Refining oxytocin therapy for pain: context is key

Project Details


Intrathecal oxytocin (OT) is in clinical trials as an opioid alternative for chronic pain treatment. Our work in mice suggests that coupling intrathecal oxytocin with manual therapies (i.e. massage) optimizes the analgesic properties of oxytocin. This project provides the framework to support this combination therapy by concentrating on the spinal cord circuit mechanisms by which oxytocin alleviates pain. Our preliminary studies suggest that oxytocin-specific spinal cord circuits are embedded within a previously uncharacterized dorsal horn nociceptive/affective touch circuit. We will carry out three complementary sets of experiments to test the overall hypothesis that oxytocin alleviates pain by balancing excitation, inhibition, nociception, and affective touch to sculpt the activity of spinal projections systems that carry both negative valences (associated with noxious stimuli), and signals associated with positive valence (like the pleasurable properties of touch). Pharmacological and behavioral studies in rodents suggest that spinal cord oxytocin receptors (OTRs) mediate intrathecal oxytocin-induced analgesia. In Aim 1 we map the distribution of OTR+ interneurons within the dorsal horn of female and male mice, rats, and humans. In Aim 2, we map the specific input/output profiles of OTR+INs. Here we test the hypothesis that inhibitory and excitatory OTR+INs integrate peripheral nociceptive/affective touch information with OT to differentially regulate the activity of molecularly defined Lamina I projection neurons. In Aim 3 we assay the contribution of OT spinal cord circuits to both sensory-evoked reflexes and affective- motivational pain. For Aim 3 we implement our recently developed computational approaches to scale sensory- reflexive and affective-motivational pain. Results from our human tissue studies will inform how our interpretations of our rodent studies may be applied to human therapies. Based on our unique expertise in touch- specific spinal cord circuits, access to a large repertoire of spinal cord-specific tools, and behavior analytics that match the granularity of our circuit dissection techniques, we are uniquely poised to provide the theoretical framework for this combination therapy. In addition to informing context and condition for OT delivery, this work may also be used in the clinic to adjust OT dosage and delivery method. This project is impactful for several other reasons: 1) using computer vision/machine learning we will uncover the specific aspects of the pain experience that are alleviated by spinal cord OT, and assess efficacy against other analgesics; 2) our computational approaches to objectively scale rodent pain can be easily shared and implemented across research groups, serving as a blueprint to standardize rodent pain assessment (see Resource Sharing); 3) our general approach and model can serve as a basic blueprint for testing how other neuromodulators are functionally integrated into spinal cord circuits of touch and nociception; and; 4) this type of foundational work informs innovative approaches to disentangle the sensory from the emotional experiences of pain, inspiring new therapies to treat each uniquely.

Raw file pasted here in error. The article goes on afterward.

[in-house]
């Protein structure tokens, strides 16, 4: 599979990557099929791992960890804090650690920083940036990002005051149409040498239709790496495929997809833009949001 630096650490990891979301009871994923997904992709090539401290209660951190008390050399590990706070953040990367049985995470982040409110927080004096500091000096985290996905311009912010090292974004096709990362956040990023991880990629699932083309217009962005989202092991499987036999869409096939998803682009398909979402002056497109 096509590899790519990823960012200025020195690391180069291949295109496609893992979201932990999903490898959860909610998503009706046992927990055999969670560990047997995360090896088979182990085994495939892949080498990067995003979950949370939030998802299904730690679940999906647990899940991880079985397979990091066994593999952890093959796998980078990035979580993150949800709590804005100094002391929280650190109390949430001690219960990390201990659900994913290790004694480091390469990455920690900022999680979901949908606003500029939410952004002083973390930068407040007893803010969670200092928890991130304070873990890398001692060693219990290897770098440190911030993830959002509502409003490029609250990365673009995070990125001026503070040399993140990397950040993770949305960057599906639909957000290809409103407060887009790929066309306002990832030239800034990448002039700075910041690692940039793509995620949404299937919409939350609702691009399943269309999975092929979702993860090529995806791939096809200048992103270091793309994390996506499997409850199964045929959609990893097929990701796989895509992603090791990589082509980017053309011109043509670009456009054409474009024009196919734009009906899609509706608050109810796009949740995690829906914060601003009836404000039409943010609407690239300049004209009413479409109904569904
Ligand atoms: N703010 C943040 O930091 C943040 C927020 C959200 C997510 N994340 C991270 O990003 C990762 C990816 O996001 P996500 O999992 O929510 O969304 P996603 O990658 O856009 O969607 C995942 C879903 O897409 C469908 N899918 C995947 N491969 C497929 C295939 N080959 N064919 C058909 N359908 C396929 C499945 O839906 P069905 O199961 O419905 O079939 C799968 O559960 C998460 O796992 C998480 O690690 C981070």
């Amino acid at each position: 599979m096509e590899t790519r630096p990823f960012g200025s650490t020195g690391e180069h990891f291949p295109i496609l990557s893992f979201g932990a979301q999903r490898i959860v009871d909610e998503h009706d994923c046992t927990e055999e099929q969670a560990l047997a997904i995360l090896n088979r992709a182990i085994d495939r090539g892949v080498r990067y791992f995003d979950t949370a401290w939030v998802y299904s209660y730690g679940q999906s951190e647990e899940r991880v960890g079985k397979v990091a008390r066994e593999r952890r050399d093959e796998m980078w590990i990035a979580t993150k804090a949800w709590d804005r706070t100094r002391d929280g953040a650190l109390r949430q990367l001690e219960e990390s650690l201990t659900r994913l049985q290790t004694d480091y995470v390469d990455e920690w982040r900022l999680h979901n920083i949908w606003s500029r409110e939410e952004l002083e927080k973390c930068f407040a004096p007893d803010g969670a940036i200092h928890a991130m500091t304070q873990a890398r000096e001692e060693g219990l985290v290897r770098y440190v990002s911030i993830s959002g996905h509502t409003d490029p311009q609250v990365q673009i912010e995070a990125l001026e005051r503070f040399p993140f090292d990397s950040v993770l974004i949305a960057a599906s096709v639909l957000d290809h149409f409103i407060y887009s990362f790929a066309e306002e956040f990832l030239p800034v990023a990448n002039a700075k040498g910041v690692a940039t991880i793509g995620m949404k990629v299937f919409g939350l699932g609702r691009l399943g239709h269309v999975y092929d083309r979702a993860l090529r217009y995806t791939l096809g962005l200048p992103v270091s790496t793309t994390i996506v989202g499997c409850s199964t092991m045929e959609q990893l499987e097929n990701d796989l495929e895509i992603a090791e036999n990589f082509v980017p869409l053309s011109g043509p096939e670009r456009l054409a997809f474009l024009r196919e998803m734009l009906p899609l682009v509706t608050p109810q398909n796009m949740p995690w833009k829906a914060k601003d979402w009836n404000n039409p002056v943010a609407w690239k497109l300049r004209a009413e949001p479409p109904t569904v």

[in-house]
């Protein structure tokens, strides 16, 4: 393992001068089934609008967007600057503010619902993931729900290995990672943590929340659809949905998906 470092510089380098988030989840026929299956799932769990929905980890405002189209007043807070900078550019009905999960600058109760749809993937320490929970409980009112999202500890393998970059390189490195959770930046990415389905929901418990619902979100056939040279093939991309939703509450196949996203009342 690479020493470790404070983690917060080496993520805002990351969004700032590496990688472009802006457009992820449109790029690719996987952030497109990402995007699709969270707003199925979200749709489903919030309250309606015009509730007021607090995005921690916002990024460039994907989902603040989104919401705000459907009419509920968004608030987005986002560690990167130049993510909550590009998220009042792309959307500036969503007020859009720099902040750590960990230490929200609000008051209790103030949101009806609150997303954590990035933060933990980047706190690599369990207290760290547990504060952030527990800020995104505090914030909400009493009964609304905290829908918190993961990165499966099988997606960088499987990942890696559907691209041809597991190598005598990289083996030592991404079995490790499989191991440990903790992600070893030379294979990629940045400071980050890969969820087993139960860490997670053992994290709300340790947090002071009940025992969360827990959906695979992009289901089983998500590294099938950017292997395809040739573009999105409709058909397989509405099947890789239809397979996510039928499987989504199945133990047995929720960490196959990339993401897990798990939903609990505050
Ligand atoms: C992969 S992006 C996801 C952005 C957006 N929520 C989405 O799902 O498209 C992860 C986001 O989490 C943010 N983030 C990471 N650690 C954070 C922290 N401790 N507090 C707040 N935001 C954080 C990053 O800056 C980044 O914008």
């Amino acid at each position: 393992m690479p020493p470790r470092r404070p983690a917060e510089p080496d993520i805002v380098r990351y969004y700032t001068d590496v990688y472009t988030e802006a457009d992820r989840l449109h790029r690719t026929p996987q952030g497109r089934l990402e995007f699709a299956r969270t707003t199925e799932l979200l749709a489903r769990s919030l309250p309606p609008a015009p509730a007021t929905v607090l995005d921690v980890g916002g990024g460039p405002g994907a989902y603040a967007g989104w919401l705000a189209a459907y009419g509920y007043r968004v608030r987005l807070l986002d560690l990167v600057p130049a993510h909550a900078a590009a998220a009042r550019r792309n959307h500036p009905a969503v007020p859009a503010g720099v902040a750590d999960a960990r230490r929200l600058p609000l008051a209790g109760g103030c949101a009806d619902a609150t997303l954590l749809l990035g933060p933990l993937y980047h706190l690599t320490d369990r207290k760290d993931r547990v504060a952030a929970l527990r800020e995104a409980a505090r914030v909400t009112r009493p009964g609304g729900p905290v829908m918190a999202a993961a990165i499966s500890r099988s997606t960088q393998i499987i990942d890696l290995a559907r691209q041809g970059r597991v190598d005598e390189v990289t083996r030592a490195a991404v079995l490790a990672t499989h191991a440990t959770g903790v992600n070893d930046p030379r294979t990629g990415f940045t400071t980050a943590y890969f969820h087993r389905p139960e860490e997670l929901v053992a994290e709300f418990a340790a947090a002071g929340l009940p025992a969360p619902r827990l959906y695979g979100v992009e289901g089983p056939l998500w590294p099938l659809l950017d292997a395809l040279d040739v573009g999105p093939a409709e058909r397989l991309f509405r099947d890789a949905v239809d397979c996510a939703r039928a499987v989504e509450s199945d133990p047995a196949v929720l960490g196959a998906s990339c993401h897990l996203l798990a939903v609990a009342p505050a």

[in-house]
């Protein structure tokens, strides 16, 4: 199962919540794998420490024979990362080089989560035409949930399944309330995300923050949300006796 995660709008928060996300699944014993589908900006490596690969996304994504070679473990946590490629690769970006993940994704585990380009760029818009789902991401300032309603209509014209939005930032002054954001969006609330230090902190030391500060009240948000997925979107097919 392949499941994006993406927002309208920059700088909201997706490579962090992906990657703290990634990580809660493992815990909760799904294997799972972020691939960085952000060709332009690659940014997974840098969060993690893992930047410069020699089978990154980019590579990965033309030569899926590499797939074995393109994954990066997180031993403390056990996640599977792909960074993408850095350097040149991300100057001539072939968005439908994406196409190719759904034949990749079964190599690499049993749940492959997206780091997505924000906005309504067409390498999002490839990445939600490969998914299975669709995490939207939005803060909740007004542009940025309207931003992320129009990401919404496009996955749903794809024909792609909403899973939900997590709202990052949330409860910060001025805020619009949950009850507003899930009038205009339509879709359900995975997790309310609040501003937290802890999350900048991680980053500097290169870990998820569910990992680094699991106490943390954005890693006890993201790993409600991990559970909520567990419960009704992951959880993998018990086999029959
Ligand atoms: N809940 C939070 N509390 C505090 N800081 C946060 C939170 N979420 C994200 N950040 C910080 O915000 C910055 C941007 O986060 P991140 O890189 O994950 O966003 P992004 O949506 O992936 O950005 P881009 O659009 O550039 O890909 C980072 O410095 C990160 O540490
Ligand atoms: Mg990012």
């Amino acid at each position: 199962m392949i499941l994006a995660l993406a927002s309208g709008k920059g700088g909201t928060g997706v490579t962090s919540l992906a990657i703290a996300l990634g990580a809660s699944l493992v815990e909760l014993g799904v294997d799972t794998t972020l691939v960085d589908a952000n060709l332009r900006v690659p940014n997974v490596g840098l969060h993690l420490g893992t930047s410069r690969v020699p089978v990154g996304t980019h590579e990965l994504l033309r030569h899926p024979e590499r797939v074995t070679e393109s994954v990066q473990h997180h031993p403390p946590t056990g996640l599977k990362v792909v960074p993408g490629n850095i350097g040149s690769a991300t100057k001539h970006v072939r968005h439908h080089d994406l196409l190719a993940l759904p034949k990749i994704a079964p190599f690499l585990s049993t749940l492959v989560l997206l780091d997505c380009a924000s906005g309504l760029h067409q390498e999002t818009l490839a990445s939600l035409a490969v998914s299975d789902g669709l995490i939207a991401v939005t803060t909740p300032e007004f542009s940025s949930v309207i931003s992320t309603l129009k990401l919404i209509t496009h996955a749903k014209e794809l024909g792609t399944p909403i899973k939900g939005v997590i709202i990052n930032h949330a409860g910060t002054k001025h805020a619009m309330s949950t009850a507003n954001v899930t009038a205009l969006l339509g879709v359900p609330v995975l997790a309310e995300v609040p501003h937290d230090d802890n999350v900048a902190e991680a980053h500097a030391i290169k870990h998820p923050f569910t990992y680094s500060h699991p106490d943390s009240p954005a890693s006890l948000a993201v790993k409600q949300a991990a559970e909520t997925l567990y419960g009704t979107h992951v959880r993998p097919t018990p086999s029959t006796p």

Effective start/end date1/1/2312/31/24


  • National Institute of Neurological Disorders and Stroke: $421,832.00
  • National Institute of Neurological Disorders and Stroke: $564,424.00


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